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Plant Cell: Parts and Structure With Functions

What is a Plant Cell

Plant cells are the basic unit and building blocks of life in organisms of the kingdom Plantae. They are cells that have a distinct nucleus and other cellular organelles enclosed within a membrane and thus are eukaryotic in origin.

Structure and Characteristics of a Plant Cell

A model of a typical plant cell is found to be rectangular in shape, ranging in size from 10 to 100 µm. Under the microscope, it shows many different parts. Each part, known as an organelle, works together to keep the cell functional.

Different Parts of a Plant Cell

Plant Cell Diagram

1) Cell Wall

It is the outermost, protective layer of a plant cell having a thickness of 20-80 nm. Cell walls are made up of carbohydrates such as cellulose, hemicellulose, and pectin and a complex organic polymer called lignin.

Functions

  • Providing mechanical strength, support, and rigidity to the cell
  • Providing shape to the plant
  • Allowing selective entry of small molecules inside the cell while preventing large molecules
  • Protecting the delicate inner organelles from outer shock
  • Providing turgidity to plants that allows movement of water and minerals throughout the plant body

2) Plastids

They are double membrane-bound organelles that have their own genetic material. Plastids are mainly of three types:

a) Chloroplasts: Found in the green parts of a plant and algae that contain the photosynthetic pigment, chlorophyll.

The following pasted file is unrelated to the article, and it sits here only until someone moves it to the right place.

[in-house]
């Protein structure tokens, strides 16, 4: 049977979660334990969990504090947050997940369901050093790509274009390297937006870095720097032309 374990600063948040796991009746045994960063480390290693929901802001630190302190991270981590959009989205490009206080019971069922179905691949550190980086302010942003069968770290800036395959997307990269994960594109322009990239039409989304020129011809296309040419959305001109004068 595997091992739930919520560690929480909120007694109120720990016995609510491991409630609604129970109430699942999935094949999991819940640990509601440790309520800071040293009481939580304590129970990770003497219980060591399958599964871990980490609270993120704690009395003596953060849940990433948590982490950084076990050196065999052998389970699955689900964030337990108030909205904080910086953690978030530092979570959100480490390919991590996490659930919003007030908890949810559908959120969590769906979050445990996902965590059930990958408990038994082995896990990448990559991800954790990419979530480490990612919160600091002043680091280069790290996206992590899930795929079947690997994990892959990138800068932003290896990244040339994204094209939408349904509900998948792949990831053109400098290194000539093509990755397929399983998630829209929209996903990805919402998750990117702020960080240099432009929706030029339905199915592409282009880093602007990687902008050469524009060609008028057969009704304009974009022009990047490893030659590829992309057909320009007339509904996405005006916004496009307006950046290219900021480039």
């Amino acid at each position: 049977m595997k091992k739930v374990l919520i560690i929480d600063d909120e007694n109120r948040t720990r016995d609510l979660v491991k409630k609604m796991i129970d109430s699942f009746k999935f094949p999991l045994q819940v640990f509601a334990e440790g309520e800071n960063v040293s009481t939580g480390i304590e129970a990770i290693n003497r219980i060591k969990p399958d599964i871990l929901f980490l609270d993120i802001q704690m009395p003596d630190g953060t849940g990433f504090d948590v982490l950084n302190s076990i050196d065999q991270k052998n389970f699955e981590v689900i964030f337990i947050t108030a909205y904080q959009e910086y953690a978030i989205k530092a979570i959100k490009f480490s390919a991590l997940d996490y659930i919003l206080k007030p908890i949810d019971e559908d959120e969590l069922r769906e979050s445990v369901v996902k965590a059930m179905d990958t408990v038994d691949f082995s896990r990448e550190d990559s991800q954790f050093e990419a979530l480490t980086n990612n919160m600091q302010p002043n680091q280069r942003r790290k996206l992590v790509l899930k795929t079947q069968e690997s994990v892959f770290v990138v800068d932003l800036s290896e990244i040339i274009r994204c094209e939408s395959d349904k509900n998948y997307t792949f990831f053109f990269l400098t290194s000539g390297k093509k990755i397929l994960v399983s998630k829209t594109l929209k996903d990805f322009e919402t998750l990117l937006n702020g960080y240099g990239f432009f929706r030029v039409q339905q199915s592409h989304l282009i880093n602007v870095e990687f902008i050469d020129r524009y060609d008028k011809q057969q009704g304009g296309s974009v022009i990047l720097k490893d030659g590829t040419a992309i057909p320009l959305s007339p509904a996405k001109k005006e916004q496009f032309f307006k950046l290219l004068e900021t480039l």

b) Leucoplasts: Found in the non-photosynthetic tissues of plants.

c) Chromoplasts: Colored plastics found in fruits and flowers of plants. Chromoplasts normally have red, orange, and yellow-colored pigments.

Functions

  • Absorbing light energy (Chloroplast)
  • Converting light energy into chemical energy to produce food in the form of carbohydrate by a process called photosynthesis (Chloroplast)
  • Providing defense against infections (Chloroplast)
  • Helping in the production of high energy phosphate molecules, ATP (Chloroplast)
  • Storing of protein, lipid, and starch (Leucoplasts)
  • Synthesizing and storing colored pigments (Chromoplast)

3) Central Vacuole

It is the large vesicle that make up almost 30 to 80% of the total plant cell volume. The central vacuole is often the largest organelle in the cell that is filled with fluid, ions, enzymes, and other molecules. Apart from plants, they are also present in algae.

Functions

  • Maintaining turgidity of the cell that prevents plants from wilting
  • Storing of reserve food, water, and waste materials of the cell